In order to help you make informed decisions, below is some information on candidates:

Continue reading

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Shodeen, the Final Battle

Update: The Council would not postpone the vote and passed all measures unanimously. Final vote was taken at the City Council meeting.

Tuesday night, 2/26/19, 7pm, the City Council COW will take up the matter of the soil contamination on the 1 N. Washington site (agenda item here). This is the last “off-ramp” for the City of Batavia to cut ties with Shodeen WITH NO PENALTY.  In the Redevelopment Agreement (RDA), if cost of soil remediation exceeds $350,000 (which it does), and if the City and Shodeen cannot reach an agreement on course of action, the contract is terminated.

The last time the project came before the City Council, it ended in a 7-7 tie vote, with Mayor Schielke casting the deciding vote in favor of going forward. Then the contamination was revealed. Here’s one last chance to end this project and open up the area to new ideas for development.

Call your Alderman, send emails, come to the meeting Tuesday night and let your voice be heard one more time.

Aldermen who voted last time in favor of the project (* denotes seat is in a contested election):  O’Brien, Wolff*, Chanzit, Stark*, Atac*, McFadden, Brown.

Aldermen who voted against: Salvati, Callahan, Meitzler, Malay*, Uher, Cerone, Russotto

Perhaps you might urge the City Council to postpone their vote until after the April 2 election, when the new aldermen are seated, to better reflect the will of the people.  Shodeen is, after all, only planning to begin demolition and excavation in April 2020.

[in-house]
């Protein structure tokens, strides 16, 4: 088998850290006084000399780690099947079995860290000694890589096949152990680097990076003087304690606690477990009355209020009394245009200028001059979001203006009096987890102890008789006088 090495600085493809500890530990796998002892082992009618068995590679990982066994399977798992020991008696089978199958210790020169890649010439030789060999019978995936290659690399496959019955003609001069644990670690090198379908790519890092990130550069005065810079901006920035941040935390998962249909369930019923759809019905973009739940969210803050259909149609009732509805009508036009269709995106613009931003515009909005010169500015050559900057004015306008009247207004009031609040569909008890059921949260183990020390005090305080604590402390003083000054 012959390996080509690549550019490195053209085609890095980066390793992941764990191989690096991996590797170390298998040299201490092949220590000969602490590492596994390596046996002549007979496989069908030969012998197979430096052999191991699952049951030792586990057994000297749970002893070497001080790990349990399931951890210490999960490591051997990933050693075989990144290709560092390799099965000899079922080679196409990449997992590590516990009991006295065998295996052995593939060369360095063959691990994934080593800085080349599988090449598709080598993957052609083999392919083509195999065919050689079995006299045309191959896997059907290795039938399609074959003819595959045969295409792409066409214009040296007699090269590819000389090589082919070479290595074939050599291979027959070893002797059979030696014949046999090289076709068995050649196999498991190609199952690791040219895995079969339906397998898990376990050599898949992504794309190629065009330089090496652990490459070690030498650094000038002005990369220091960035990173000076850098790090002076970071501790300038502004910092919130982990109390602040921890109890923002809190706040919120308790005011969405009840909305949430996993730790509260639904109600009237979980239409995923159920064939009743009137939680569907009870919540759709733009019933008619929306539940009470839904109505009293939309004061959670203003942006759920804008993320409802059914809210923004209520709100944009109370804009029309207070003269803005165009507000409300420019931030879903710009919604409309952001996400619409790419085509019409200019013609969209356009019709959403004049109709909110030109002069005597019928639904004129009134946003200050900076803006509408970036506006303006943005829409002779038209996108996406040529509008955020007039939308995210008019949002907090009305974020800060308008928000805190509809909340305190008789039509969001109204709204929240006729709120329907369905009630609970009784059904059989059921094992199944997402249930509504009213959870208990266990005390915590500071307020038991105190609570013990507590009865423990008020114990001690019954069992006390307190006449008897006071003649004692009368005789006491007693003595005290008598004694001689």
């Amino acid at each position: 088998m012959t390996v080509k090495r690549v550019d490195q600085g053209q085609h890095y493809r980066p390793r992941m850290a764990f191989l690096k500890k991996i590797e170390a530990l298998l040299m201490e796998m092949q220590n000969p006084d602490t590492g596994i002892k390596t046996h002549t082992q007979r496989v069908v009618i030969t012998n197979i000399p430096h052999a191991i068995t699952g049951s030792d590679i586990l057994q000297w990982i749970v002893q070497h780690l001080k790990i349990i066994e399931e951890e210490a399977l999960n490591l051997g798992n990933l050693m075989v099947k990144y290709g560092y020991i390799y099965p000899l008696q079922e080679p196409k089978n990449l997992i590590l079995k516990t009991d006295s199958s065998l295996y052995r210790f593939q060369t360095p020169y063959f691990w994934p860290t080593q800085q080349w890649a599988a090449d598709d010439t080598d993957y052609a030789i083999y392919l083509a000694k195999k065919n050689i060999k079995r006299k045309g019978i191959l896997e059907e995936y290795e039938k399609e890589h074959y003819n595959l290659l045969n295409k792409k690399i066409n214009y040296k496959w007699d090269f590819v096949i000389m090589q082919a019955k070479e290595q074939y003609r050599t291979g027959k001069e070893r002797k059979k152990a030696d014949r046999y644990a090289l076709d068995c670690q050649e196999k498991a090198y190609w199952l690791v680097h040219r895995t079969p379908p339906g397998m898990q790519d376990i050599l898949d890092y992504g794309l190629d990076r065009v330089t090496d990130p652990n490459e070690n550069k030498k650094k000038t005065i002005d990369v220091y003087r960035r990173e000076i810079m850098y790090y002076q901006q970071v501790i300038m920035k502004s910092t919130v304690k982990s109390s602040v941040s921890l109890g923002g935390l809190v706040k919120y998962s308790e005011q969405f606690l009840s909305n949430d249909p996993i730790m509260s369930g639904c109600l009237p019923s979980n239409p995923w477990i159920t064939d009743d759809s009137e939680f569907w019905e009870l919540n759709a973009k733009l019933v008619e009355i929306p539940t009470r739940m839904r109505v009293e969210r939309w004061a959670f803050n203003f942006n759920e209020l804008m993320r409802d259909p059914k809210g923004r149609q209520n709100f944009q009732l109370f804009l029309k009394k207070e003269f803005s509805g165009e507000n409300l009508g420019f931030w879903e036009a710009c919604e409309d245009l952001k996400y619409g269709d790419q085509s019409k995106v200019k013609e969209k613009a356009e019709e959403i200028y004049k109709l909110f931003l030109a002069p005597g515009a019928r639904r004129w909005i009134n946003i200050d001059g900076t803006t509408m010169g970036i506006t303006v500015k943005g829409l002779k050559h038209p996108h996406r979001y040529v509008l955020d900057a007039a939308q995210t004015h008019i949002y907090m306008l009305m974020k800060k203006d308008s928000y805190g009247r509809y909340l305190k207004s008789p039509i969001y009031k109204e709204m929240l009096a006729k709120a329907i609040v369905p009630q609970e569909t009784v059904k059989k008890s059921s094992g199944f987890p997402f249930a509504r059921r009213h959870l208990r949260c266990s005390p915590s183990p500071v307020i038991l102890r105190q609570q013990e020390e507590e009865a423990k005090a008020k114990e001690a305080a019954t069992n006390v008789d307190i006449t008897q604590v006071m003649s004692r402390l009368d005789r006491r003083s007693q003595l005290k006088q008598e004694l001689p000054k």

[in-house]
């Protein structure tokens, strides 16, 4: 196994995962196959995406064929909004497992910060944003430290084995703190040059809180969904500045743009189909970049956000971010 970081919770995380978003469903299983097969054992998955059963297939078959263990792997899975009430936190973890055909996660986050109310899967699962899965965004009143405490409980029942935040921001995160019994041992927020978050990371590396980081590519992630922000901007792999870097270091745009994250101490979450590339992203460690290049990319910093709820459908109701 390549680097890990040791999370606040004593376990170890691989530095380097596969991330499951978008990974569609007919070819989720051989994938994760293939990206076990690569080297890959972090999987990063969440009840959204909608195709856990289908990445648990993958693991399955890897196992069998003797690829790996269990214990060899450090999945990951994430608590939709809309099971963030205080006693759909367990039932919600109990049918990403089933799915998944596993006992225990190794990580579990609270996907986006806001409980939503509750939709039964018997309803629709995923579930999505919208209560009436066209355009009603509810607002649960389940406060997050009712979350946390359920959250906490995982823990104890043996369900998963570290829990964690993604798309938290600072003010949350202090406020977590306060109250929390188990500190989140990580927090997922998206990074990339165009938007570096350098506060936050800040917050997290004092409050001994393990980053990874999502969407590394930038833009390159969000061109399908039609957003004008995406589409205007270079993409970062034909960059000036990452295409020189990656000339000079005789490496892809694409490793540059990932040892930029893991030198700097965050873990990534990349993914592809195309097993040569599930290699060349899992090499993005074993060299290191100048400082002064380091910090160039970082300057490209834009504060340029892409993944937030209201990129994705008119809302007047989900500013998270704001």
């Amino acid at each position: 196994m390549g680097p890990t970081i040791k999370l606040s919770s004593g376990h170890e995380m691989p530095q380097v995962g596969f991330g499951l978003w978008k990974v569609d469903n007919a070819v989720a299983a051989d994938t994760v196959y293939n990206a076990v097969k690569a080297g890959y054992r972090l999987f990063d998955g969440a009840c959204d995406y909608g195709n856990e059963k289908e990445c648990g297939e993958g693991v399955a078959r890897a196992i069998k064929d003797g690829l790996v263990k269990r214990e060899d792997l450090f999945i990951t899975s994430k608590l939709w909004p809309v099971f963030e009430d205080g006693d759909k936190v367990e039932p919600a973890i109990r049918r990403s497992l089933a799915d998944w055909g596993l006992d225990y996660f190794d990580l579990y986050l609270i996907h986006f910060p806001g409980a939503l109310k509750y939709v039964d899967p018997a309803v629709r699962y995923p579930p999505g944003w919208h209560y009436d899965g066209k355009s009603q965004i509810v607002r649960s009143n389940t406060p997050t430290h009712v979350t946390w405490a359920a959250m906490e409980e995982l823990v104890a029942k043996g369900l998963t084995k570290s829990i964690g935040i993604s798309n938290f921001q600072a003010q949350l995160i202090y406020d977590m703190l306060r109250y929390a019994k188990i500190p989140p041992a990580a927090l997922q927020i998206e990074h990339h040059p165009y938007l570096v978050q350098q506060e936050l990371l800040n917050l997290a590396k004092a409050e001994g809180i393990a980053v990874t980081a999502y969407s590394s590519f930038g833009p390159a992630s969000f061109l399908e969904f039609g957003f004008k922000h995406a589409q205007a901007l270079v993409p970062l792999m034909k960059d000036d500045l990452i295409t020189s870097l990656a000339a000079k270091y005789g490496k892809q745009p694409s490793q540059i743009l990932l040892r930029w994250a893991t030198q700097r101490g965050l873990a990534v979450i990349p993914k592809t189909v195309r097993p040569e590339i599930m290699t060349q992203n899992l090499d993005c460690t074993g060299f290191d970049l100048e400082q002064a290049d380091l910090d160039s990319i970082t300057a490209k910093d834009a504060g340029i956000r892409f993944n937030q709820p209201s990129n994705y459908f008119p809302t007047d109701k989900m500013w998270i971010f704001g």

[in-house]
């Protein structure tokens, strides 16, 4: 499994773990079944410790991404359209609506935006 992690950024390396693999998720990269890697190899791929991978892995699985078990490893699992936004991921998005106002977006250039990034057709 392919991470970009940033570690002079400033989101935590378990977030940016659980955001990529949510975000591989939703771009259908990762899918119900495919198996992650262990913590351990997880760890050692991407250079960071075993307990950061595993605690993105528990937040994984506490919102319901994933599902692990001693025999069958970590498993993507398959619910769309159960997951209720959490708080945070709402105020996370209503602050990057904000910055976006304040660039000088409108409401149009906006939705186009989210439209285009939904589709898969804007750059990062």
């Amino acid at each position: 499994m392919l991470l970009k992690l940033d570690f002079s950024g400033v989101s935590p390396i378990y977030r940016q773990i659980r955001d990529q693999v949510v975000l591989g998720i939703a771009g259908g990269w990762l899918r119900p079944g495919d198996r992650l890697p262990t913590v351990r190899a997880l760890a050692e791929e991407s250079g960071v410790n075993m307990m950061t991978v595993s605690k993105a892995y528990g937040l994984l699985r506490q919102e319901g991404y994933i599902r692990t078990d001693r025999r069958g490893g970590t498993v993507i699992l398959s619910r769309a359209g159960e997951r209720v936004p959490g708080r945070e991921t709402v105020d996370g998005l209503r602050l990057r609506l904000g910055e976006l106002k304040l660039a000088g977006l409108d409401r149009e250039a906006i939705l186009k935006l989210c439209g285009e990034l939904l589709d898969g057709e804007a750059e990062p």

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“You will be assimilated. Resistance is futile.”

If you live in one of the unincorporated pockets of Batavia, the City is coming after you. For some, it could happen quickly; for others, it may take a while longer— but you will be annexed into the City of Batavia. The goal of the City is to get as many properties as it can by the 2020 census to increase their head count for government funding and property taxes.

If you don’t like it, there’s not much you can do; the law apparently gives them the right to force your compliance in certain circumstances. The issue of annexing unincorporated islands came up for discussion at the COW meeting on Jan. 8. (Agenda item is here. Video of the discussion is here on BATV, starting around 2 min.)

If you prefer your independence (and well and septic and lower taxes), you may be able to strike a deal regarding the terms of your annexation (some of it depends on whether or not you have some sort of utility or annexation agreement in place). Whatever you do, if at all possible, don’t agree to switch to the City’s electricity, or you’ll be stuck like the rest of us with crazy high electric bills, for the next 15+ years (see our page on Prairie State).  And because of the new wastewater treatment plant that’s being built, don’t be surprised if your initial water and sewer rates increase over the next several years. If you get concessions, be sure you understand the terms and get it in writing.